Williams v. Maremont Corp.

Annotate this Case

776 S.W.2d 78 (1988)

Chuong C. WILLIAMS, et al, Plaintiffs/Appellants, v. MAREMONT CORPORATION, Defendant/Appellee.

Court of Appeals of Tennessee, Eastern Section.

May 4, 1988.

Application for Permission to Appeal Denied August 22, 1988.

*79 Beverly Lyall Sharpe, McDonald, Levy, March & Taylor, Knoxville, for plaintiffs/appellants.

Wheeler A. Rosenbalm, Frantz, McConnell & Seymour, Knoxville, for defendant/appellee.

Application for Permission to Appeal Denied by Supreme Court August 22, 1988.



Former employees appeal the Loudon County Circuit Court's summary judgment in favor of employer. They contend they had an employment contract with Maremont Corporation which Maremont breached. We reverse the trial court's judgment and remand.

Plaintiff's, all former employees of Maremont Corporation's plant at Loudon, Tennessee, were hired in 1976, 1977, or 1978. None was hired for a specific term of employment. All, however, were given copies of the Maremont Employee Handbook which, among its provisions, stated the following:

Recalls: Upon resumption of work or increase in the work force following layoff other than temporary layoff, employees will be recalled in the order of seniority. The employees on layoff with the most seniority will be the first to be recalled, except where, by reason of experience or ability of an employee, it becomes necessary to depart from this order.

In September 1985, all of the Plaintiffs were terminated. At that time they ranged in seniority from six years, eleven months to nine years, four months. Many of the Plaintiffs would have been entitled to increased employment benefits upon having attained ten years' service with Maremont. In early 1986, Maremont began rehiring some of the employees laid off in September 1985, and also hired some new employees. None of the Plaintiffs was rehired. Of those rehired by the plant in early 1986, some had less seniority than Plaintiffs, and some had no seniority at all.

Plaintiffs filed their complaint in September 1986, alleging that Maremont had breached the employment contract by failing to follow the seniority recall provisions of its employee handbook, by failing to pay Plaintiffs incentive benefits, and by discriminating against Plaintiffs on the basis of their seniority. The determinative issue was whether the employee handbook had become part of the employment contract between the parties.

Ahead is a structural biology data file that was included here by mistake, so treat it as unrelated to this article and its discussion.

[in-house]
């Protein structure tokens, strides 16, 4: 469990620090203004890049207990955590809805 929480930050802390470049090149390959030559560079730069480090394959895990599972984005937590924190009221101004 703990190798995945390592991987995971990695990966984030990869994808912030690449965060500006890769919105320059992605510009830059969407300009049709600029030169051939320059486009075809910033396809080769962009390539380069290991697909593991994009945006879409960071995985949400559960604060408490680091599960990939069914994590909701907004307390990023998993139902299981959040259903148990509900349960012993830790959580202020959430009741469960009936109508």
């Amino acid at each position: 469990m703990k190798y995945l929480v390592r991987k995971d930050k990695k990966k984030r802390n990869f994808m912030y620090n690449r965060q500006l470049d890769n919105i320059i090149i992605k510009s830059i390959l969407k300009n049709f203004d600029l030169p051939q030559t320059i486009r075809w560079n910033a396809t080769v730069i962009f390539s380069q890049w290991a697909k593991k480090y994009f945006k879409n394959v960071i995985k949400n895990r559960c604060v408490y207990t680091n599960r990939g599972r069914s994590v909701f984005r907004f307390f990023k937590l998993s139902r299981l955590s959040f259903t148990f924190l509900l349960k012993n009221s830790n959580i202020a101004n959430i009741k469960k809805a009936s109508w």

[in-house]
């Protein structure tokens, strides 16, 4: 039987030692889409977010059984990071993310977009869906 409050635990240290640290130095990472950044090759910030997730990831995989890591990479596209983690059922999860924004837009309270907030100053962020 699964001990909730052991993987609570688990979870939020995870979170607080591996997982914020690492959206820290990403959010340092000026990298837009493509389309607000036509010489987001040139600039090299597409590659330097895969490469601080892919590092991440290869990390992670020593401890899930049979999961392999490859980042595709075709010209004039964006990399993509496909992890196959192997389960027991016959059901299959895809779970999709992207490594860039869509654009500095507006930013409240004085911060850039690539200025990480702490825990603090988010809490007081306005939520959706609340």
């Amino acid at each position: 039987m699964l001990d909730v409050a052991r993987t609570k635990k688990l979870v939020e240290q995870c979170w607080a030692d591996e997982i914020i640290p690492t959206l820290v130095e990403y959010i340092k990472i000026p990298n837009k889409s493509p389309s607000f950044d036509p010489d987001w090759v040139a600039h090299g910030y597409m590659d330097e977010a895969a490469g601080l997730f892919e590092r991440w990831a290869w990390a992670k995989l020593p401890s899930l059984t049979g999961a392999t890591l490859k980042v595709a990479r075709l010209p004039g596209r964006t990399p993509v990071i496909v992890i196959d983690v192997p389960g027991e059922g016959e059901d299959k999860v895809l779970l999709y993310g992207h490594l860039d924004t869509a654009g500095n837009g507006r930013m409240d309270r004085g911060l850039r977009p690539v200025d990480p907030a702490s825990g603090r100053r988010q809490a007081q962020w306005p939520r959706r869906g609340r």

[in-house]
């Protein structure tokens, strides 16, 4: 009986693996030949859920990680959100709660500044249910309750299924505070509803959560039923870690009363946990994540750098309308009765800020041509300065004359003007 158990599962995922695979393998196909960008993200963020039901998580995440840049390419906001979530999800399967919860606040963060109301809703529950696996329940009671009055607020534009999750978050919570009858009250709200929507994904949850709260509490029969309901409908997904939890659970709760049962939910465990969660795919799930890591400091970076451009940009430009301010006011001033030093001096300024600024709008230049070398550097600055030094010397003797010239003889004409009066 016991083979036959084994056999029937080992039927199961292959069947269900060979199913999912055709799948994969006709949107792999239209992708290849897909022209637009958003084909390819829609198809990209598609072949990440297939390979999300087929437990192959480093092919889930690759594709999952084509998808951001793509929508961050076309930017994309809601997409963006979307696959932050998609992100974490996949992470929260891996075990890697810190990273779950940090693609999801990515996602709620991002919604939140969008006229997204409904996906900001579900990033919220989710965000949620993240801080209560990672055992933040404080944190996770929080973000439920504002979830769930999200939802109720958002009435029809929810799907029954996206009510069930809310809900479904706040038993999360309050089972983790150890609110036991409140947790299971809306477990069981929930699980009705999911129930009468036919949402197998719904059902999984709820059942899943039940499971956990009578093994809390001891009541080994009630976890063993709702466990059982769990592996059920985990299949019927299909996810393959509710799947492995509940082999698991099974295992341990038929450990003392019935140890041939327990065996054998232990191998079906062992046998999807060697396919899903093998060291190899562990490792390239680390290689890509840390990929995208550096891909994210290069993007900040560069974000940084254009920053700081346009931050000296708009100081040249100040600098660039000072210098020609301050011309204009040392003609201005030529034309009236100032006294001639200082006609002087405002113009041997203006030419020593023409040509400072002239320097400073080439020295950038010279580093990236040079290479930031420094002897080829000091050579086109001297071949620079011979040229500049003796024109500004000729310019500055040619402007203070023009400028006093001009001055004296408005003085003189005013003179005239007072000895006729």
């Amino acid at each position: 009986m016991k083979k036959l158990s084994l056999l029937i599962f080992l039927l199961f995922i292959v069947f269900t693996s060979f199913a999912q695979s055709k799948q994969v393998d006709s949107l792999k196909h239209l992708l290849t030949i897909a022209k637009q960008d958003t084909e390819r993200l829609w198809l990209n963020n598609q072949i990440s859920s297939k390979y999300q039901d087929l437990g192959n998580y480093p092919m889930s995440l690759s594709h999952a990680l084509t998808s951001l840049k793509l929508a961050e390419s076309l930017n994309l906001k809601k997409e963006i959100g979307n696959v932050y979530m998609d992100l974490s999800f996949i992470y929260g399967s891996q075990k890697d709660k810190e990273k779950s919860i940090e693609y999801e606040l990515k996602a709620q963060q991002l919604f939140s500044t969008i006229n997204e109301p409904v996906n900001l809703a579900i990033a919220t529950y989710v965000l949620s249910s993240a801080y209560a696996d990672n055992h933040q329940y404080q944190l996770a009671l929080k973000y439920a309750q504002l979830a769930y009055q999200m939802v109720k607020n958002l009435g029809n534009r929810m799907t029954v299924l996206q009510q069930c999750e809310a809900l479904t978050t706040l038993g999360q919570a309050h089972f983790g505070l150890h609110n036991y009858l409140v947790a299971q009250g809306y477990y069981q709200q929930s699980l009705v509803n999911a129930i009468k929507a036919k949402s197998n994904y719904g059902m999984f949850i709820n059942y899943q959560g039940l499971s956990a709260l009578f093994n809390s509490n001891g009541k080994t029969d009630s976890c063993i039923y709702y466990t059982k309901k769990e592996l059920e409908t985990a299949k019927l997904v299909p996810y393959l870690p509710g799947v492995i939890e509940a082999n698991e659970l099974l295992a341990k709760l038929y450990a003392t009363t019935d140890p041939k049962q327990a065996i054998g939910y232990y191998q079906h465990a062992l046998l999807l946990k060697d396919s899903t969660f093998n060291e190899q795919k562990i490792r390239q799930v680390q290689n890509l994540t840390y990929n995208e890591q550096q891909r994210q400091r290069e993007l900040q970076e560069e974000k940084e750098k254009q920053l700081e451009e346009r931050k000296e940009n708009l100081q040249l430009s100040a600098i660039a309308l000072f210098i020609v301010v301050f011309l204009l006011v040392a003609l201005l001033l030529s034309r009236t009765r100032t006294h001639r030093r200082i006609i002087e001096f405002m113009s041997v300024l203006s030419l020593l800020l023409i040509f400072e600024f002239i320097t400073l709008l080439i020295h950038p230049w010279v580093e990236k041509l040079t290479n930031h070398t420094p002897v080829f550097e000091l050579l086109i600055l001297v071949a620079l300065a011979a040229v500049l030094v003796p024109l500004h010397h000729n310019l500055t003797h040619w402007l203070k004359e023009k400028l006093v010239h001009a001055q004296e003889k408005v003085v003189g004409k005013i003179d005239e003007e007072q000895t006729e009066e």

Maremont moved for summary judgment, asserting that Plaintiffs were employees-at-will and thus had no enforceable right of recall according to their seniority. Accompanying the motion was an affidavit of Bill Thompson, the plant's personnel manager, who stated that Maremont's long-standing policy was to hire employees for only an indefinite term of employment. The affidavit further stated that the Plaintiffs were told they were being permanently discharged, rather than being laid off, and that they would not be recalled according to seniority. The Plaintiffs responded *80 with affidavits stating they had been told they were being laid off in order of seniority rather than being permanently terminated, and they would be rehired in order of seniority. They further asserted they had not been rehired, although others with less seniority had been rehired. They also stated they were qualified for and able to perform the jobs for which Maremont had hired others.

On September 22, 1987, the trial court granted Maremont's motion for summary judgment, holding

(1) the complaint fails to state a claim upon which relief can be granted, and (2) the plaintiffs, being employees at will of defendant Maremont Corporation, do not have a claim cognizable at law growing out of the termination of their employment and the failure of Maremont Corporation to recall them to employment.

This appeal followed.

A trial court must render summary judgment "if the pleadings, depositions, answers to interrogatories, and admissions on file, together with the affidavits, if any, show that there is no genuine issue as to any material fact and that the moving party is entitled to a judgment as a matter of law." Rule 56.03, Tennessee Rules of Civil Procedure. In reviewing summary judgments

this Court views the pleadings, depositions, answers to interrogatories, admissions, and competent affidavits in a light most favorable to the opponent of the motion. Likewise, all legitimate conclusions from the record should be drawn in favor of the opponent of the motion.